Selecting the Right Fan and the Importance of Fan Laws
Choosing the best fan is a mix of science and skill, requiring a deep understanding of multiple variables, options and alternatives.
The Fan Laws are one key, foundational element. Fan Laws demonstrate the relationship between the speed of rotation, the size of the fan, and the air density in the system. They calculate how changes to these variables impact airflow, power requirements and pressure.
All these interactions can be illustrated in a fan curve, which is a visual representation of the performance of a fan as per the Fan Laws. To learn more about fan curves, see our previous article on How to Read a Fan Curve.
To help explain how the Fan Laws work and how they are reflected in fan curves, we’ll start with the first three Fan Laws, where speed is the key variable. These three Fan Laws demonstrate how changes in speed will impact airflow (Fan Law #1), static pressure (Fan Law #2), and power requirements (Fan Law #3).
Fan Law #1: The Relationship of Fan Speed to Air Flow
This is the most straightforward of the Fan Laws. It states that the volume of air moved by a fan is directly proportional to the speed of a fan. In other words, doubling the speed of the fan will double the volume of air moved. Of course, there are limitations to speed, so other variables may need to be changed in order to achieve a given goal, but for the purposes of this explanation, we’ll keep everything else constant and look at the impact of increasing speed by a reasonable amount.
As you can see in the fan curve below, we have a fan with a 24.5” radial blade and an air density of .075 lb/ft. The rotational speed of the fan is set at 3,283 RPM.
The point where the S.P. and SYS lines intersect shows the maximum airflow in CFM. Drawing a line from this point to the bottom axis shows that this fan configuration will deliver an airflow of 8,000 CFM.
Now, let’s increase the speed of the fan from 3,283 RPM to 3,550 RPM (this is an increase of 8.13%).
Here, the S.P. and SYS lines have shifted to the right and now intersect at 8,650 CFM. The difference from 8,000 CFM to 8,650 CFM is an increase of 8.13%—the same percentage that the speed increased. Directly proportional, just as Fan Law #1 states.
Fan Law #2: The Relationship of Fan Speed to Static Pressure
As speed changes, the static pressure developed by the fan changes by the square of the change in speed. So, for example, if you double the speed, you quadruple the pressure.
Let’s revisit our initial fan curve showing a fan with a 24.5” radial blade, an air density of .075 lb/ft, and a speed of 3,283 RPM.
As this is the same fan curve as previously, the S.P. and SYS lines, of course, intersect at 8,000 CFM. Now, moving to the left axis, we see that the pressure is 30” of water (by the way, this is just above one psi).
So, let’s increase the speed of the same fan once again from 3,283 to 3,550 RPM (8.13%).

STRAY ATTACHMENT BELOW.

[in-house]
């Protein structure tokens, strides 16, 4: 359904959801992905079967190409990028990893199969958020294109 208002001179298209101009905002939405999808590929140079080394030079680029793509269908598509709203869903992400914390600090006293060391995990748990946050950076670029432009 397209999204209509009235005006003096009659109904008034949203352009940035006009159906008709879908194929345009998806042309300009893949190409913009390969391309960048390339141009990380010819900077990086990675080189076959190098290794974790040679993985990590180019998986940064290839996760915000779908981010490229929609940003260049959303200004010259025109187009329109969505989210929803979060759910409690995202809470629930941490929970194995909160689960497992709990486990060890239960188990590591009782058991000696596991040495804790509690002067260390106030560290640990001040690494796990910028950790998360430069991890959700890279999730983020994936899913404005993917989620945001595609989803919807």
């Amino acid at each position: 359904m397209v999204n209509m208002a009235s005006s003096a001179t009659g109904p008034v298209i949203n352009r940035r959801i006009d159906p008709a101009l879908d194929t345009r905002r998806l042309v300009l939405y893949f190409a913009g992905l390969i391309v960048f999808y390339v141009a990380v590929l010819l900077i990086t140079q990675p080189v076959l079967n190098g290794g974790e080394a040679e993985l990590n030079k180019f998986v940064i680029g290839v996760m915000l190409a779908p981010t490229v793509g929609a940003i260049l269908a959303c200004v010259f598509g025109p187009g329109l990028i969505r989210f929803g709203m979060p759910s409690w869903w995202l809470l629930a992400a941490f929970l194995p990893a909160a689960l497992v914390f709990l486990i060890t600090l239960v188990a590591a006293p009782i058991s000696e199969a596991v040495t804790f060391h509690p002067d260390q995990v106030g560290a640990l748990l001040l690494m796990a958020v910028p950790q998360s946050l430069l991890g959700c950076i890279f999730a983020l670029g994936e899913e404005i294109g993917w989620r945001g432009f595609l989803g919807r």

Now, the left axis indicates a pressure of 35” of water, an increase of 16.9%. As you can see, the 8.13% increase in speed created a 16.9% increase in pressure. (1.0813 squared = 1.169).
Fan Law #3: The Relationship of Fan Speed to Power Requirements
As speed changes, the power required changes by the cube of the change in speed. In this case, if you want to double the speed, you’ll need to increase the power by eight times.
Back to our initial fan curve showing a fan with a 24.5” radial blade, an air density of .075 lb/ft, and a speed of 3,283 RPM.
Revisiting the point where the SYS and S.P. lines intersect (8,000 CPM flow), you’ll note that the red Horsepower line (H.P.) hits 8,000 CPM at 57.8 BHP (this measurement is on the right axis).
Once again, we’ll increase our speed specification by 8.13% to 3,550 RPM.
Now, the S.P. and SYS lines intersect at 8,650 Cubic Feet Per Minute, and tracking where the red line crosses this point (again, going to the right axis), shows a horsepower of 73.0 BHP.
The result? The 8.13% speed increase requires a horsepower increase from 57.8 to 73.0, or 26.4% (which is the increase in speed, cubed).
These are the most basic of the Fan Laws. They’re often called the “Three Fan Laws.” And as stated above, they illustrate what changes when speed is the key variable. However, other variables include fan size and air density, and these Fan Laws become more complex. All in all, Illinois Blower applies 12 Fan Laws in building the ideal solution.
Knowing Fan Laws is helpful, but no one relies on doing the math and hand-drawing fan curves. There are many software tools that can be applied, including our own fan selection software. Software can identify options, but knowledge, skill and experience are critical in finding the solution that will maximize reliability, provide superior performance, and minimize maintenance and service requirements. In some cases, the best answer also requires some creativity. For example, our team recently designed a daisy-chained dual-fan solution to best meet a particularly challenging requirement.
In addition, fan selection often has to be performed with space and size limitations, sound considerations, maximum energy limits, high temperatures, specific sealing needs, ducting issues and many other factors. Illinois Blower engineers can help optimize every aspect, including selecting the right impeller design, identifying the most appropriate housings, and specifying the best materials.
Whatever the solution requires, Illinois Blower has more than 44 years of experience engineering custom fans that meet the most demanding requirements and operate in the most demanding conditions. Contact us today to talk about how we can help you best meet your industrial fan and blower needs.
Performance and fan efficiency are significantly impacted by the way speed, size and air density interact. Review our Fan Laws Cheat Sheet to see these crucial relationships summarized in one place.